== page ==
Wednesday, 23 August 2017




Steph Sykes, Jodi Stewart, Aroha Smith, Molly Wagner, Johann Tovar Carrera & Paige Phillips

Main showroom, 24 August - 2 September
Opening from 2pm on Thursday 24 August with drinks event 6-8pm
Thursday-Saturday, 2-6pm

Recent graduates and current Masters students of the National Art School respond to the inevitable process of decomposition, decay and deterioration.

Wednesday, 9 August 2017



Visual Disturbances

10 August - 2 September
Thursday - Saturday 2-6 pm

Opening Thursday 10 August from 2pm with drinks event 6-8 pm
Also Sunday 13 August, 10 am - 1 pm

Harry Aizenberg's latest works investigate visual responses to trauma, emotional and physical pain and the traces of memory that these events leave. Exploring the visual language of pain led to these currents series of paintings. Can pain be seen? Does it have a colour? Might a painting elicit a memory of pain? These questions led to the development of a visual narrative to describe the pain, ocular aura and disorientation of a migraine.

Harry is a Sydney-based non-objective artist. He graduated from the National Art School in 2016 after a career in the private hospital industry.




10 – 19 August 2017
Thursday-Saturday, 2-6pm

Opening - Thursday 10 August, 6-8pm
Artist in Gallery - Sunday 13 August, 10am - 1pm

In drawing, dithering refers to the creation of multiple marks such that the eye ceases to perceive the distinctions between them. In life, it refers to the establishment of multiple outcomes, such that a person ceases to perceive a single course of action.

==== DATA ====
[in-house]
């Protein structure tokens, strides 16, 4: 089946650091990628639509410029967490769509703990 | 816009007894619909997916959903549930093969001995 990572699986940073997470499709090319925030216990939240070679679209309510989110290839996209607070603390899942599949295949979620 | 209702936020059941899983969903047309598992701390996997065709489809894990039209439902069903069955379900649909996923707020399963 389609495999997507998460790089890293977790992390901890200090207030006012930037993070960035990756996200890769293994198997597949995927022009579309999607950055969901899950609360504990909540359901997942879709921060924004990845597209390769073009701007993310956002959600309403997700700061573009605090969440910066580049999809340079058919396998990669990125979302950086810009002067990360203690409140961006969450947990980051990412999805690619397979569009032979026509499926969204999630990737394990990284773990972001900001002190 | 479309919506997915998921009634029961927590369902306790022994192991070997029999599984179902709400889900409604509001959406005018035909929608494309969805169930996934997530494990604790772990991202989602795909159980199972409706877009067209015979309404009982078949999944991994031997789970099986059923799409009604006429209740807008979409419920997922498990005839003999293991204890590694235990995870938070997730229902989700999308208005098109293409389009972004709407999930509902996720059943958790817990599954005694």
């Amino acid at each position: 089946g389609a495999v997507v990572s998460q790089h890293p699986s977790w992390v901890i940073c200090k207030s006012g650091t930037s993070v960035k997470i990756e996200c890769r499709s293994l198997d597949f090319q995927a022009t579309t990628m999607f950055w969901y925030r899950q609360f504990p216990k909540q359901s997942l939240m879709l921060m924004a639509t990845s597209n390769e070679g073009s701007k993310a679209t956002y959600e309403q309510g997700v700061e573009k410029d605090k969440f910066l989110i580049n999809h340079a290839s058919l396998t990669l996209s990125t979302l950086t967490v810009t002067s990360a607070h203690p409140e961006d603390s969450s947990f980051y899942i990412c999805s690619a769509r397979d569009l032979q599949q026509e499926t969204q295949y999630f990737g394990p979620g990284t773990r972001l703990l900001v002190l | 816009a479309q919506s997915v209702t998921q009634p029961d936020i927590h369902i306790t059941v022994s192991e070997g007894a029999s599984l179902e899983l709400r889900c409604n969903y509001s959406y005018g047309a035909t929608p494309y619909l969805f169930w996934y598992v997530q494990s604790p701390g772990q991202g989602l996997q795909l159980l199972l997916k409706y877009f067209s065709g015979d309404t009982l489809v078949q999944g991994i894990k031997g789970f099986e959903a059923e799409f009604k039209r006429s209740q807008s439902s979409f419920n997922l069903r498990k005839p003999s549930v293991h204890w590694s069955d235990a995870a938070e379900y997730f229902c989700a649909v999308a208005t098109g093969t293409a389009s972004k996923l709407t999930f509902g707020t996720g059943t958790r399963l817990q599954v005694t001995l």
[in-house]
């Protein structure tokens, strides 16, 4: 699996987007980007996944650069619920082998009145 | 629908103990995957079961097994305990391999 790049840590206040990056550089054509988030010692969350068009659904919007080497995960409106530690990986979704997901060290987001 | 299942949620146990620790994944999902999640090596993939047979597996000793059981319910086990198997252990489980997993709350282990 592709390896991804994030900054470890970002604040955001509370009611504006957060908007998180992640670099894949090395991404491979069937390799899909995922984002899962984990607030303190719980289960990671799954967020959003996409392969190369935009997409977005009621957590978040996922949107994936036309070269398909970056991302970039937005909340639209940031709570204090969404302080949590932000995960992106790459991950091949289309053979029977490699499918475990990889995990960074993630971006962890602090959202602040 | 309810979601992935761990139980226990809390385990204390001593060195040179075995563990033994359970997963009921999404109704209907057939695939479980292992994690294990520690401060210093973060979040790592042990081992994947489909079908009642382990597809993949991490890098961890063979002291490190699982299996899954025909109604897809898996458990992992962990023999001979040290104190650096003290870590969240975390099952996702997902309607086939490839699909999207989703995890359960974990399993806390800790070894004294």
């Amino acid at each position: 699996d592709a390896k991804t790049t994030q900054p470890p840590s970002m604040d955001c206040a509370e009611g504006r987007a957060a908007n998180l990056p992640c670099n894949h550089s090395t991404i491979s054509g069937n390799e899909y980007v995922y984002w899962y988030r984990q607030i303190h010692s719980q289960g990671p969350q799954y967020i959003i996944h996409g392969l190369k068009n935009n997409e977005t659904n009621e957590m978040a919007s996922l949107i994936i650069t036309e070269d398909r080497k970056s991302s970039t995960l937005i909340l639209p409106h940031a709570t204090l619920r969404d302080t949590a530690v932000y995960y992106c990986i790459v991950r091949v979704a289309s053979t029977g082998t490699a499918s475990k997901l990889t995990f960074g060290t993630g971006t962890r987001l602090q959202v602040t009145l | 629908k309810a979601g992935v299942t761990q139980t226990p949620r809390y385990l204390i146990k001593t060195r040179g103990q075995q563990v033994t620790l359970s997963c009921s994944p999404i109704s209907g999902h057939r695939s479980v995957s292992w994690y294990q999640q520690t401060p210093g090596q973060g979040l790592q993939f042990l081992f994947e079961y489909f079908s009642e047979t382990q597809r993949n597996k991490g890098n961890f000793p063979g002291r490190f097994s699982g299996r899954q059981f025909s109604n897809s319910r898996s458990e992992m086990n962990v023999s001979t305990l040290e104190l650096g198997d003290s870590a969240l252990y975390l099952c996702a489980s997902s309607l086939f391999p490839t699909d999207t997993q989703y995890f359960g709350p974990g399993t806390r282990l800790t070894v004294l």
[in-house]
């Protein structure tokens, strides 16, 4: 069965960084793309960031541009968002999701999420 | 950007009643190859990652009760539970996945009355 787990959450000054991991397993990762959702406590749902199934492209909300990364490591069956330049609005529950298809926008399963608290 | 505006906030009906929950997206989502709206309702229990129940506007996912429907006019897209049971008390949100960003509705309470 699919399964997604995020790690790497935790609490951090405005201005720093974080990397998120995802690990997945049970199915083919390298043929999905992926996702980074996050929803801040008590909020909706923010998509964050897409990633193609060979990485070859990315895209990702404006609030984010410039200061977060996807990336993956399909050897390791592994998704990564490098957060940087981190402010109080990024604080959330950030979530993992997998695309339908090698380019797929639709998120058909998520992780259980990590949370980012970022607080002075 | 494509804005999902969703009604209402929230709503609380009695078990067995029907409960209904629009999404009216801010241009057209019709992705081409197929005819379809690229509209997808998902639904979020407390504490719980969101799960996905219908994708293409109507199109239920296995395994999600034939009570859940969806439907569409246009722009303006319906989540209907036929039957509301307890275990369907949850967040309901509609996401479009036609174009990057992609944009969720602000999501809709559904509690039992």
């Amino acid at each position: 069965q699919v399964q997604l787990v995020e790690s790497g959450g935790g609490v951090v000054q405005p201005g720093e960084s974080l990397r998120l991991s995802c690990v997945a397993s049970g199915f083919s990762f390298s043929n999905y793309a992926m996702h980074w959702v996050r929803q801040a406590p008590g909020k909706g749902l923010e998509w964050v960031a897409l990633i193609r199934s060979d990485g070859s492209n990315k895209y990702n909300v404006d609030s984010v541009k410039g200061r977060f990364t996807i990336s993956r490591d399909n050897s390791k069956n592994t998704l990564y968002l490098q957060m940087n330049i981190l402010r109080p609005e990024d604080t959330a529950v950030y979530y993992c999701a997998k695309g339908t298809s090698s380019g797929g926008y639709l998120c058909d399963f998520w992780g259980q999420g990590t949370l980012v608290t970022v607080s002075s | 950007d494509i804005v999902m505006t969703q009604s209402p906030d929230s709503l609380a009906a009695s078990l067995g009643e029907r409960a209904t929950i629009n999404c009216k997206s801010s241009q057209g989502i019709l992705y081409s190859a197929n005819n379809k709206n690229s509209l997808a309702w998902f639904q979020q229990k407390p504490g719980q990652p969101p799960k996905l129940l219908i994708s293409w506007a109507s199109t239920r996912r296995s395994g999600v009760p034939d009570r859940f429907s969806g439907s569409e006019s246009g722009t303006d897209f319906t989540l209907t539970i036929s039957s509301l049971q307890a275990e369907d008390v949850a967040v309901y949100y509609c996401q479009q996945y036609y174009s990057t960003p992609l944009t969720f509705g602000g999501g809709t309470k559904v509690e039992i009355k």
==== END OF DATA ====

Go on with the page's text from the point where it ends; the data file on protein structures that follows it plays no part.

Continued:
There is something fascinating in the way one thing diffuses itself into another. Using a pencil or brush to blend colours and achieve the illusion of three-dimensional form can be terrifically satisfying.
Using three-dimensional forms to create an illusion of tonal gradation, and light itself as the medium, these works reverse that.
In formal terms, dithering disrupts the pretensions of line and shape to any kind of purity. In life we are in thrall to corresponding pretensions, of clear delineations and pure purposes. We worship decisiveness, and live in perpetual fear of dithering, as if the liminal isn’t ubiquitous – as if life isn’t a dithering between birth and death.

There is a question hanging over these works. Originally they were to be painted and the strips removed, to hang separately in the gallery space. But if the painted marks I was set to make might represent the ones you see here, what would that mean about these real but fleeting shadows? I dithered, leaving the unmade paintings to tremble in the imagination; the imagined dithering into represented and the real into representation.


  ANNUAL GROUP SHOW 02 Sept to 26 sept 2020